Foraged Food – Moules Marinière

Moules Mariniere

The allotment provides us with a lot of our food; we harvest lots of fruit and veg from the standard sized allotment chunk of land. However, when it comes to protein we struggle. Short of eating the plethora of slugs which attempt to sabotage our vegetable growing, or the masses of woodlice which have taken a liking to our apples, its pretty hard to produce meat protein on an allotment. But what about chickens I hear you say? Well, yes they would do the job nicely, but we’re not allowed to keep livestock on our plots, so that’s not possible for us.

I’m always up for free food sources; whether the leftover veg at the local grocers, bin diving at supermarkets, or foraging the hedgerows of Sussex, I tend not to let the opportunity pass. Whilst down at the beach the other day we came across a load of mussels. Not massive examples of the common bivalve, but large enough to give us a little free protein in our diet. Having watched the recent BBC Horizon programme on the environmental effects of eating meat, I’d been reminded that mussels are a great source of protein, and are one of the most environmentally friendly methods of getting meat into your diet. Plus, if you forage them they are free! I should add a caveat here. I know that the mussels I foraged were from a safe source; a couple of months back I had a conversation with someone who had been eating for years, mussels, shrimp, even lobster, all caught on this beach. Obviously, its also only ok to forage mussels if there are lots there to take and they’re of a decent size.rockpooling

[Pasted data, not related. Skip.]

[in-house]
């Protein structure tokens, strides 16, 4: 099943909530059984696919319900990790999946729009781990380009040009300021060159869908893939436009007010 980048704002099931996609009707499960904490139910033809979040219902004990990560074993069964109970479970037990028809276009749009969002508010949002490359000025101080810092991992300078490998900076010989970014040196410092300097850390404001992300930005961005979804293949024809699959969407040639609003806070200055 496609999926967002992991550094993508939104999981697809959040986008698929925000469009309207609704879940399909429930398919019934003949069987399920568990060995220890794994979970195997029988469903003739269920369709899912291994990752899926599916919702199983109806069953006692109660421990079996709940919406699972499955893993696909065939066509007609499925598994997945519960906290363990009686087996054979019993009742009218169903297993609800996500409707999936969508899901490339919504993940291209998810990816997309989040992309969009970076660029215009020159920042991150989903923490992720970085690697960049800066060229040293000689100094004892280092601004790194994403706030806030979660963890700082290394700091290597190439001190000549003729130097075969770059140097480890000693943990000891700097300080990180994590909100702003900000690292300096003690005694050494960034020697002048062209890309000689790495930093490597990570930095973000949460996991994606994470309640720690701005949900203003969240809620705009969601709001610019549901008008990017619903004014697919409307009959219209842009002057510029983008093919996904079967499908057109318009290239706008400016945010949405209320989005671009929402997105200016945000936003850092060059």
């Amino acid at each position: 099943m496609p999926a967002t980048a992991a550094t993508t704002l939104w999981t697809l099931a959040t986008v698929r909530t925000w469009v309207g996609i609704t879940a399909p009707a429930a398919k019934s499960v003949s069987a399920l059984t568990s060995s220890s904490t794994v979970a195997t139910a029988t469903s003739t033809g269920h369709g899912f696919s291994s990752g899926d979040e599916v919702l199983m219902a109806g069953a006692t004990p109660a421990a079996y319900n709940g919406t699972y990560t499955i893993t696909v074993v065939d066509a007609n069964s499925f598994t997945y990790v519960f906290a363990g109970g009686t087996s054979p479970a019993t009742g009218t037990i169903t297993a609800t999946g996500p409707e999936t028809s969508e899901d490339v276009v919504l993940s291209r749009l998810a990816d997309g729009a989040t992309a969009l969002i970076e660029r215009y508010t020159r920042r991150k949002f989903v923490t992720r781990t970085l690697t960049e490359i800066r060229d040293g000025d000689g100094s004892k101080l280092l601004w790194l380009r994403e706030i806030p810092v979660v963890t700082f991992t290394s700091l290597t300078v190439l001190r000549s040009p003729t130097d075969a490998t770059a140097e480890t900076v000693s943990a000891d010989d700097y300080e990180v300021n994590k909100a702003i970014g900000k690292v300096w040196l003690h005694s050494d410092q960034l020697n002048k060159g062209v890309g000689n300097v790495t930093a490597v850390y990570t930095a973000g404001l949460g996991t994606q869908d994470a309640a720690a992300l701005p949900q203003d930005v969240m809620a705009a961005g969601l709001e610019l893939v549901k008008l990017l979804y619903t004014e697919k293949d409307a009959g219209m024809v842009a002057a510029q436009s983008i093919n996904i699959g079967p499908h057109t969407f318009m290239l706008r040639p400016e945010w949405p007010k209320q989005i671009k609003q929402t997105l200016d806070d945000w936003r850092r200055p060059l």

Moules Marinière

You will need (serves 2)

About 1kg mussels (cleaned, rinsed, and checked over for ones which don’t close)
1 shallot (finely chopped)
1/2 clove garlic (finely chopped)
1/2 tbsp. olive oil
1 small glass of white wine
50ml double cream
Black pepper to season

Fry the shallots and garlic gently in the oil until they are soft and translucent. Turn the heat up and then pour in the wine. Bring to the boil for a minute, throw in the mussels, then give the pan a shake. Cook the mussels for a few minutes until the majority of the mussels have opened to show their vibrant orange interiors. Pour over the cream, add some black pepper and then transfer to a dish to serve. I always think you need either bread or French fries to accompany this.



5 thoughts on “Foraged Food – Moules Marinière

  1. Pingback: Foraging in autumn | Rosemary and Pork Belly
  2. I love, love, love mussels but I must admit to not feeling very confident about preparing them at home. I guess when you forage for them you can guarantee freshness! Would love to be able to forage for them – used to do a lot of that in Greece as a child. Thanks for linking to #CookBlogShare

Leave a Reply

Fill in your details below or click an icon to log in: Logo

You are commenting using your account. Log Out /  Change )

Facebook photo

You are commenting using your Facebook account. Log Out /  Change )

Connecting to %s